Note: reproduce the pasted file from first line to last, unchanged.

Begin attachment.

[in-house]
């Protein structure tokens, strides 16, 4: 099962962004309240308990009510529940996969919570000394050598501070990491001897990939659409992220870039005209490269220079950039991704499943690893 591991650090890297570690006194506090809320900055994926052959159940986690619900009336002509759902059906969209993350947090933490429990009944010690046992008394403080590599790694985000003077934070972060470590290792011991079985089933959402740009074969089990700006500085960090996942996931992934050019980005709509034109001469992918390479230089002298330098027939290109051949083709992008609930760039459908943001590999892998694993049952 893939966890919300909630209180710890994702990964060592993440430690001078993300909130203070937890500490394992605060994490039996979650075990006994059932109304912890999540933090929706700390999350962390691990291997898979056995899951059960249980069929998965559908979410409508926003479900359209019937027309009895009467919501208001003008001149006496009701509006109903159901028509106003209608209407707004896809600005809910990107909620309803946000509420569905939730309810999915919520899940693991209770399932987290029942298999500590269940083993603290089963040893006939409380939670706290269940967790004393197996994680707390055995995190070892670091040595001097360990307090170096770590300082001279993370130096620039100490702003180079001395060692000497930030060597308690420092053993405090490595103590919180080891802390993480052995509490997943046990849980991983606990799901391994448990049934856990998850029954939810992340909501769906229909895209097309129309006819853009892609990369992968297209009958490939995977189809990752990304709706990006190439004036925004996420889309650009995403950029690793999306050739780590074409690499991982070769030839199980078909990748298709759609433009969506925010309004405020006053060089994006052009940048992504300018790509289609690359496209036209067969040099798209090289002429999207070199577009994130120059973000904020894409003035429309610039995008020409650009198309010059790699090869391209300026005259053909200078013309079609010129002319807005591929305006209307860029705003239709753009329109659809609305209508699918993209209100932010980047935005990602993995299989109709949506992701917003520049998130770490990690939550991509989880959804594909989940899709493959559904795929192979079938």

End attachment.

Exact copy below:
[in-house]
């Protein structure tokens, strides 16, 4: 099962962004309240308990009510529940996969919570000394050598501070990491001897990939659409992220870039005209490269220079950039991704499943690893 591991650090890297570690006194506090809320900055994926052959159940986690619900009336002509759902059906969209993350947090933490429990009944010690046992008394403080590599790694985000003077934070972060470590290792011991079985089933959402740009074969089990700006500085960090996942996931992934050019980005709509034109001469992918390479230089002298330098027939290109051949083709992008609930760039459908943001590999892998694993049952 893939966890919300909630209180710890994702990964060592993440430690001078993300909130203070937890500490394992605060994490039996979650075990006994059932109304912890999540933090929706700390999350962390691990291997898979056995899951059960249980069929998965559908979410409508926003479900359209019937027309009895009467919501208001003008001149006496009701509006109903159901028509106003209608209407707004896809600005809910990107909620309803946000509420569905939730309810999915919520899940693991209770399932987290029942298999500590269940083993603290089963040893006939409380939670706290269940967790004393197996994680707390055995995190070892670091040595001097360990307090170096770590300082001279993370130096620039100490702003180079001395060692000497930030060597308690420092053993405090490595103590919180080891802390993480052995509490997943046990849980991983606990799901391994448990049934856990998850029954939810992340909501769906229909895209097309129309006819853009892609990369992968297209009958490939995977189809990752990304709706990006190439004036925004996420889309650009995403950029690793999306050739780590074409690499991982070769030839199980078909990748298709759609433009969506925010309004405020006053060089994006052009940048992504300018790509289609690359496209036209067969040099798209090289002429999207070199577009994130120059973000904020894409003035429309610039995008020409650009198309010059790699090869391209300026005259053909200078013309079609010129002319807005591929305006209307860029705003239709753009329109659809609305209508699918993209209100932010980047935005990602993995299989109709949506992701917003520049998130770490990690939550991509989880959804594909989940899709493959559904795929192979079938």